Bringhurst: Talk to Children About Periods


By Maggie Bringhurst, Opinion Writer


People who menstruate are familiar with stigmas and stereotypes surrounding periods. We use about 5,000 different euphemisms to refer to periods, to avoid being explicit about this entirely non-explicit topic. Former President Donald Trump said Megyn Kelly had “blood coming out of her wherever,” after the 2015 Republican presidential debate, simply because he didn’t like her attitude.

“Menstrual taboos are so widespread, they’re almost a cultural universal,” said Beverly Strassman, an evolutionary anthropologist, to NPR. The way we tiptoe around or outright discourage discussion of menstruation is dangerous for children’s psychological development. It’s time to bring the period discussion into the mainstream, through culture and education.

Psychological Impact

Girls typically reach puberty between the ages of eight and 13. This is an impressionable time when social development can impact a child for better or for worse. Children who hit puberty earlier than their peers are more likely to develop depression and struggle with substance abuse. This isn’t a biological response, but a psychological one. It isn’t caused by early puberty itself, but by the way society responds to puberty.

“If you’re a girl who lives in a single-parent family with your dad, you could be too embarrassed to ask about your period or for sanitary products,” said Claire Best, a volunteer for The Red Box Project, to BBC News. Boys at school might poke fun at hygiene products and girls that haven’t had their first period might think it’s gross. People who don’t experience periods are raised to think it’s gross, and those who menstruate are indoctrinated with shame. When a child’s peers poke fun at physical changes that they can’t control, it takes a psychological toll.

If children aren’t explicitly told that menstruation doesn’t make them dirty, and a period doesn’t rob a girl of her childhood, then there is nothing to prevent them from believing these social stigmas. The ramifications of period stigmas aren’t invisible. “Girls feel embarrassed to talk about their periods … and they can suffer health implications as a consequence,” said Lucy Russell of Plan International UK to the BBC. Period stigma causes women to endure menstrual-related pain instead of seeking medical help. Women may not know how much pain is abnormal or may not know cramps can be medicated. Exposing children to the realities of puberty before they go through it themselves is exactly what society needs.

Bringing Periods Into Mainstream Culture

Kids may be more understanding of their bodies’ changes if their social spheres encourage discussion of puberty and periods. Pixar’s “Turning Red” provides a comical yet accurate depiction of a child’s first period. When the protagonist’s mother suspects her daughter had her first period, she rushes to the bathroom with hygiene products, pain medication and heating pads. It doesn’t dance around the topic with euphemisms or implications. It shouldn’t, because it is a very real part of growing up that many must deal with.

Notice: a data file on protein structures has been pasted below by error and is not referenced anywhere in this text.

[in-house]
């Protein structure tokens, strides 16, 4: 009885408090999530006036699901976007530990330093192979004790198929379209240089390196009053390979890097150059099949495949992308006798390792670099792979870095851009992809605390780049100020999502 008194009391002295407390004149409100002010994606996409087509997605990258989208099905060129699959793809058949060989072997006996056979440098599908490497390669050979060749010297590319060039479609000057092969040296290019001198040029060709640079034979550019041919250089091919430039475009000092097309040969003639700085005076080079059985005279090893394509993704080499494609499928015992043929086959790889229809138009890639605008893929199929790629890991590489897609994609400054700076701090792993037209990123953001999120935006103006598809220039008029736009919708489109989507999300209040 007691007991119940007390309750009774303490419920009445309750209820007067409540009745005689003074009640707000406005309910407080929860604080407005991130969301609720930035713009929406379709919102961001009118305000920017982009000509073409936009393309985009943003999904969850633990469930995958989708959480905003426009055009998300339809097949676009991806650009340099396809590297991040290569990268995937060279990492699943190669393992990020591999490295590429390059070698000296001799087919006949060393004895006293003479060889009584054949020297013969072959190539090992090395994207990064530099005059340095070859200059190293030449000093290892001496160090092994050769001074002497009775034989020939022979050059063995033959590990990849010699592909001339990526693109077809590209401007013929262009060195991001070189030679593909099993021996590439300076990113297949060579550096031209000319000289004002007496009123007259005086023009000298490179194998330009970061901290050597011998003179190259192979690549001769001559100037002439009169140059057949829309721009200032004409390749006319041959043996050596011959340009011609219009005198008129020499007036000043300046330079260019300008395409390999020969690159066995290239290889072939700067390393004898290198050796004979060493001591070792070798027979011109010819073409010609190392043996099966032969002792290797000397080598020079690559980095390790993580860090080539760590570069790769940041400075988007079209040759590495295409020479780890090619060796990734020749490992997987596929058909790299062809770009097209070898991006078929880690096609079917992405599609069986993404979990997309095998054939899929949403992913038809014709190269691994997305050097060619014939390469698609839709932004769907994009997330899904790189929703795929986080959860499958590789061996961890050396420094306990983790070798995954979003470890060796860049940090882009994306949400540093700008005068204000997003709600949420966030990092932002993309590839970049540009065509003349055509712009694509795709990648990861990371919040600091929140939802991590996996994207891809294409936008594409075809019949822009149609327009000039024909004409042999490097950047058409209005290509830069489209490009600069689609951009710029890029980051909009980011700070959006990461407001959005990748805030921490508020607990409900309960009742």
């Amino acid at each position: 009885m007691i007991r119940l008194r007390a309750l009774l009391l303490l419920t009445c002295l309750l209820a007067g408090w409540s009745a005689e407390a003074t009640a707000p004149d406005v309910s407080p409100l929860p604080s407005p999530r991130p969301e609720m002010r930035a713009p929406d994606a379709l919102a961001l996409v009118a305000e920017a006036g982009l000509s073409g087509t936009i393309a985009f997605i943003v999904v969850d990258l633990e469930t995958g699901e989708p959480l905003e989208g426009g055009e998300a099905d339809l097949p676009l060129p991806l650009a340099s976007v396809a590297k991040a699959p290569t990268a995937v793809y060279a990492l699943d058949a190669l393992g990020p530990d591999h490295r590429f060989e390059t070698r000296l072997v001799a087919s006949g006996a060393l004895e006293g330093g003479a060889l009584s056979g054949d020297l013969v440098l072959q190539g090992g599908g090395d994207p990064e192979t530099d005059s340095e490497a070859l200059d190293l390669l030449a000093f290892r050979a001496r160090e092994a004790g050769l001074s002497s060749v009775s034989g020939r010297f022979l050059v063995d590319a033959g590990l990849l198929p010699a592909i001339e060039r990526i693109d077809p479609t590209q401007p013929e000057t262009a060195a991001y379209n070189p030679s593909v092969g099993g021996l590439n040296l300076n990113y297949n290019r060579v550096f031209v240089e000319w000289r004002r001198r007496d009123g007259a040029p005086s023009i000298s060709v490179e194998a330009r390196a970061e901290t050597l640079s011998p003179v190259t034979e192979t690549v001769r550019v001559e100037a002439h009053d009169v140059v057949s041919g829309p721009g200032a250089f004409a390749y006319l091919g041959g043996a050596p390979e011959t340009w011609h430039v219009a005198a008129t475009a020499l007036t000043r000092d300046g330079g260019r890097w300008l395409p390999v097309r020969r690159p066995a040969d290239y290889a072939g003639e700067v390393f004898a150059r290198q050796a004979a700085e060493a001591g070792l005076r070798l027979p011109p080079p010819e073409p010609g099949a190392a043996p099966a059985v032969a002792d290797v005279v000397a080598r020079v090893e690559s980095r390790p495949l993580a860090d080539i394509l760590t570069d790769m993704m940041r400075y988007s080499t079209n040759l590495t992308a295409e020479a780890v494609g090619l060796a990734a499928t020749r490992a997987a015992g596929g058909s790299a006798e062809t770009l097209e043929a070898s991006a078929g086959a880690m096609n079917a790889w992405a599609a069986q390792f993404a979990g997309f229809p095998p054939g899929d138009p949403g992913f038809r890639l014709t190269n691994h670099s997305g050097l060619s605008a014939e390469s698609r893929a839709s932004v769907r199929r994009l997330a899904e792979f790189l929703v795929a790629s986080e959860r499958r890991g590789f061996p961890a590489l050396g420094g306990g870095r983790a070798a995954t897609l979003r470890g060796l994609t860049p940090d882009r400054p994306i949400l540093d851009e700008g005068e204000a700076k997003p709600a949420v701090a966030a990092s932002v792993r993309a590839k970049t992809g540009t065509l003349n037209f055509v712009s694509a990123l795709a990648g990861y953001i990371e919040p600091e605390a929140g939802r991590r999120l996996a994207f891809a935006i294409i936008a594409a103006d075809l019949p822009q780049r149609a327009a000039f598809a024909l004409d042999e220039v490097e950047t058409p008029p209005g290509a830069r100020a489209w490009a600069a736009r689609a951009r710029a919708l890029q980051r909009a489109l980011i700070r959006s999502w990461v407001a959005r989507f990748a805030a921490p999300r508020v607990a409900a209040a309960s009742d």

“Turning Red” should be celebrated for nonchalantly expressing such taboo topics, but it has been criticized. Disturbingly, many of the negative reviews left for this movie are from parents, citing its discussion of mature topics as being inappropriate for children. To change a child’s mindset, we first need to change adults’. Current and prospective parents should thoughtfully consider the way they discuss menstruation with their children.

Puberty Education

Many fifth-graders participate in “Maturation Day,” where two separate assemblies discuss their sex’s respective puberties. Maturation education is lacking in Utah, especially after parents criticized it for being “pornographic.” It is vital for adults to separate puberty from sex. Some children have already started going through these changes, possibly for years. Those who aren’t taught about menstruation until after their first period may experience shame and embarrassment. Labeling maturation education as pornographic only reinforces the harmful stigma of menstruation.

Boys may not be formally taught about periods until high school health class after they have already developed assumptions and fears based on social stigma. It would be beneficial for parents and schools to talk about menstruation with their children as early as possible. It isn’t explicit, dangerous or inappropriate. It is a regular part of life.

Before we can tackle issues of gender equality like period poverty, we must talk about it. Destigmatizing periods allows us to talk about period poverty with cis-male legislators who have the same built-in biases against menstruation as the rest of us. We are making progress — Utah lawmakers passed a bill to put free period products in school bathrooms as one in eight women in Utah between ages 12 and 44 live below the federal poverty line. This is a huge stride towards gender equality and rejecting menstruation as a taboo topic. Without a willingness to discuss these topics, we risk leaving behind half of our population.

With conclusive evidence that social stigmas surrounding periods lead to depression and substance abuse, we should rethink the way we discuss periods. People with periods should stop using codewords and leave behind the shame we’ve associated with our bodies since we were kids. Future generations won’t be embarrassed by their bodies if we don’t teach them to be.


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